Given the increased presence of fully-elected WP MPs and the new socio-political background in (1), this group of PAP candidates may overcome their own fears and inhibitions to assert viewpoints that they have always held but were “shy” to do so in Parliament before as they were in conflict with the PAP mainstream policies. Such emergent behavior might affect the (supposed) unity of the PAP and open up opportunities for WP to form alliances with certain PAP candidates, depending on the issues being debated in Parliament.

    Note: Another example debunking the uniformity of the PAP (opinion) lies in the differing PAP MP viewpoints towards Section 377A of the Penal Code.
    Although WP does not focus much on Section 377A, it will be good for WP to give it more attention, in addition to other issues that might bring out divisions within the PAP.

    On a concluding note, WP’s improved presence in Parliament also opens up one key path between the Legislature and the population. This path, if paved well, will fulfill its election motto of “1st World Parliament” and also solidify its groundwork efforts.

    This path constitutes the possibility of realizing good ideas that can come from anyone in Singapore by giving them a full airing in Parliament.

  40. 62 Fly on the Wall 12 May 2011 at 04:00

    Excellent manifesto. But to be honest, I doubt if even 1 or 2 things mentioned on your manifesto will be implemented by end of 2011. The election results and what LHL said has confirmed my suspicions that change cannot come from within the PAP. Perhaps LKY still wields too much power in the party, or the ministerial high pay has drawn the wrong type of personalities, they are on their high “elite” pedestal ignorant of their faults and failures (reminds me of the last emperor of Ming Dynasty, till the very end, he blamed his failures on generals and ministers and had many of them killed).
    Politicians must ultimately recognise they serve the public (they are public servants too) and not the other way around. They appear to have forgotten what “public” means (public = ordinary people in general; the community). As a result, public transportation, public housing have been treated as money-making corporations (serving the public is not #1 priority).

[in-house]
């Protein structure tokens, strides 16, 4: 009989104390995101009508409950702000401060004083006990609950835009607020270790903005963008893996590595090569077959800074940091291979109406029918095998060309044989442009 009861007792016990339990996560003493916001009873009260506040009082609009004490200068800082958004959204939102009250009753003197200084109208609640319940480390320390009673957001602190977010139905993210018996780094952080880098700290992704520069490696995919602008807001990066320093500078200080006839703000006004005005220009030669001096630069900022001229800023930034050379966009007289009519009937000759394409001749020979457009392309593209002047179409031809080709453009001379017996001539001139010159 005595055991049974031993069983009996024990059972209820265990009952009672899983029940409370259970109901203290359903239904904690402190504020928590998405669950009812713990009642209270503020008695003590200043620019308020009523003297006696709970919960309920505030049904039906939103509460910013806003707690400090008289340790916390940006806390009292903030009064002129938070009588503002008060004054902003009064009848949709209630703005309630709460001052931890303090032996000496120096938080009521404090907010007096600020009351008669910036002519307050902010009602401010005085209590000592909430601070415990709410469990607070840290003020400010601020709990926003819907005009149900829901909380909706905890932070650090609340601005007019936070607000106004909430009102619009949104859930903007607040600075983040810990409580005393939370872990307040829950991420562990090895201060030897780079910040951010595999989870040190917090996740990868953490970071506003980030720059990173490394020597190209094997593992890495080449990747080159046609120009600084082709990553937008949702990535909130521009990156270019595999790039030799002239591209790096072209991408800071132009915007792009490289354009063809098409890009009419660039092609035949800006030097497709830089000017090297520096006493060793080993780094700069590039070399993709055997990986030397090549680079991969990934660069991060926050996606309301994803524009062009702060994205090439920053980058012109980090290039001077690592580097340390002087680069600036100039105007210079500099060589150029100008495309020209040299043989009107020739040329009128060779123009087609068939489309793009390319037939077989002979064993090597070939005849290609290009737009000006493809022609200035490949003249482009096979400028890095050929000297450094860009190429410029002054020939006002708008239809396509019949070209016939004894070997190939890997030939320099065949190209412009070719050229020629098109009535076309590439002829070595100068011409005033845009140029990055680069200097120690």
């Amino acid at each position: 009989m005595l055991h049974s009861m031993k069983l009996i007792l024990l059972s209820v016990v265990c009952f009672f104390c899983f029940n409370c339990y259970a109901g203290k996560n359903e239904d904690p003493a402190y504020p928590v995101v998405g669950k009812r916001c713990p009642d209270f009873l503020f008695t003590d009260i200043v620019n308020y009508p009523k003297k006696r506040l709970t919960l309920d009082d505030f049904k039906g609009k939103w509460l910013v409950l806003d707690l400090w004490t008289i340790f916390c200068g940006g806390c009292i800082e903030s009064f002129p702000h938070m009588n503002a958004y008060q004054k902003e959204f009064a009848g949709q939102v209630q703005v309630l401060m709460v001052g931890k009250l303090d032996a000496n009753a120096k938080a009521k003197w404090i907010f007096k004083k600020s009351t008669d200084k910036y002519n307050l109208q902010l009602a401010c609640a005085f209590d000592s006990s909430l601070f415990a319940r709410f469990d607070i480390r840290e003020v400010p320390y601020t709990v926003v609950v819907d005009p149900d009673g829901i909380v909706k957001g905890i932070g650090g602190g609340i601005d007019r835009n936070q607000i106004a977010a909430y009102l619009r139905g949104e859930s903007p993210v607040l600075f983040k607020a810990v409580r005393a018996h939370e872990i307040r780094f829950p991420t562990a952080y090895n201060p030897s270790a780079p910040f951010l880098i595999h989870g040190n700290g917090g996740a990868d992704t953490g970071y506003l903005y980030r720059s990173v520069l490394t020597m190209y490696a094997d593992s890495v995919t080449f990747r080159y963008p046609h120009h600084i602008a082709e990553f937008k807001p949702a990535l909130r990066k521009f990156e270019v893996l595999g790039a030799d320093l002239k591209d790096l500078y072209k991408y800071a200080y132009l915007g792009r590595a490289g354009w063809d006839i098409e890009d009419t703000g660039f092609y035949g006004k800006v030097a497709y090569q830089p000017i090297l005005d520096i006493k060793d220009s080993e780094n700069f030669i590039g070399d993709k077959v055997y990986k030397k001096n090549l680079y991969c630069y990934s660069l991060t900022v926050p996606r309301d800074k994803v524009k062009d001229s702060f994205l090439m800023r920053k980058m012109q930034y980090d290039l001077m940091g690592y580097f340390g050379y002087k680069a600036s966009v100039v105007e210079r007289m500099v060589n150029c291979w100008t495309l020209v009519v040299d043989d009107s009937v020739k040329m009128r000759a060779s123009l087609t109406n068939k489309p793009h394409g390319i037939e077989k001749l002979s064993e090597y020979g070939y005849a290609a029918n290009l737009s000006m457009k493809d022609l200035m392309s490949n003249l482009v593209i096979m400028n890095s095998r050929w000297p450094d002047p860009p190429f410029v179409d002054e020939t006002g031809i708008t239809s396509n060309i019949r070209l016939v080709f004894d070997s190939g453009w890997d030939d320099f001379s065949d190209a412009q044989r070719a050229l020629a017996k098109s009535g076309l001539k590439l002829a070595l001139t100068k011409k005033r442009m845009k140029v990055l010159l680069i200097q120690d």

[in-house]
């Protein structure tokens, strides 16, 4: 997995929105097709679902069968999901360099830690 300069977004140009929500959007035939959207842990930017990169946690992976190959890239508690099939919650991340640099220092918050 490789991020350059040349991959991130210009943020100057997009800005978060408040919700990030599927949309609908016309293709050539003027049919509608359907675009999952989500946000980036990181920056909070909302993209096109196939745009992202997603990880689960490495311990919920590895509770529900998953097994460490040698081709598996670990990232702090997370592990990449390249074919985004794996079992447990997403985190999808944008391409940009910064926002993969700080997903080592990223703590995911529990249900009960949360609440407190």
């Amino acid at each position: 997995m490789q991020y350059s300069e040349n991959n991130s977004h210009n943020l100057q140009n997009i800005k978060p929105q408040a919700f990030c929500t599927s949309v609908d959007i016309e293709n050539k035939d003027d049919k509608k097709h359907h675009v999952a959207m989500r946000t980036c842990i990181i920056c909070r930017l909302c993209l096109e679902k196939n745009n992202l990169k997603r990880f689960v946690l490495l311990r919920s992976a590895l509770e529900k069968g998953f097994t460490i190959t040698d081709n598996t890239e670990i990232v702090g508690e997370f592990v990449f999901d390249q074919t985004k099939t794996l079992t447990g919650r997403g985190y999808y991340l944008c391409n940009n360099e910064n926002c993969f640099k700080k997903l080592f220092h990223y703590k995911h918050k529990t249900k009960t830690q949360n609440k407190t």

If the ministers are not going to reduce their own pay as I suspect, I suggest they each hire a consultant (they can afford it) to vet their speeches before they make a public statement to avoid any gaffs. Apparently their subordinates are not doing a good job. LHL, MBT, LSS, WKS, VB have said so many silly things, I feel paisay for them.

  41. 63 A. 12 May 2011 at 18:45

    Your 20 point manifesto strikes a chord with me. How does one get heard in this country anyway? I really don’t know. No, I’m not complaining (well, not this time). I mean… I really don’t know. I’ve lived here all my life, and always been told to keep my head down and hope for the best.

    Social media? Facebook petitions?

    No one’s gonna take those too seriously.

    Official Feedback Units? Well, they hear what they want to hear, make a report on those and discard the rest.

    Anyway, on the issue of ministerial pay – I’m no expert on anything despite having some formal academic education, but just my 2 cents:

    Well, the executive arm and the legislative arm is supposed to be separate, right (separation of powers)? The Cabinet ministers just happen to sit (conveniently) on the fence dividing the two. Is it possible to separate completely the legislative assembly and the various heads of the executive part of the government? If this is done, then there could be some justifiable pay revisions (at least because the list of duties for each position has been reduced). This could help when cascading down to the rest of the civil service, with the lower positions not being affected at all. Perhaps only the higher echelons will be affected, if at all. By the way, I use ‘higher’ and ‘lower’ just for the sake of brevity, not prejudice. I hope everyone understands.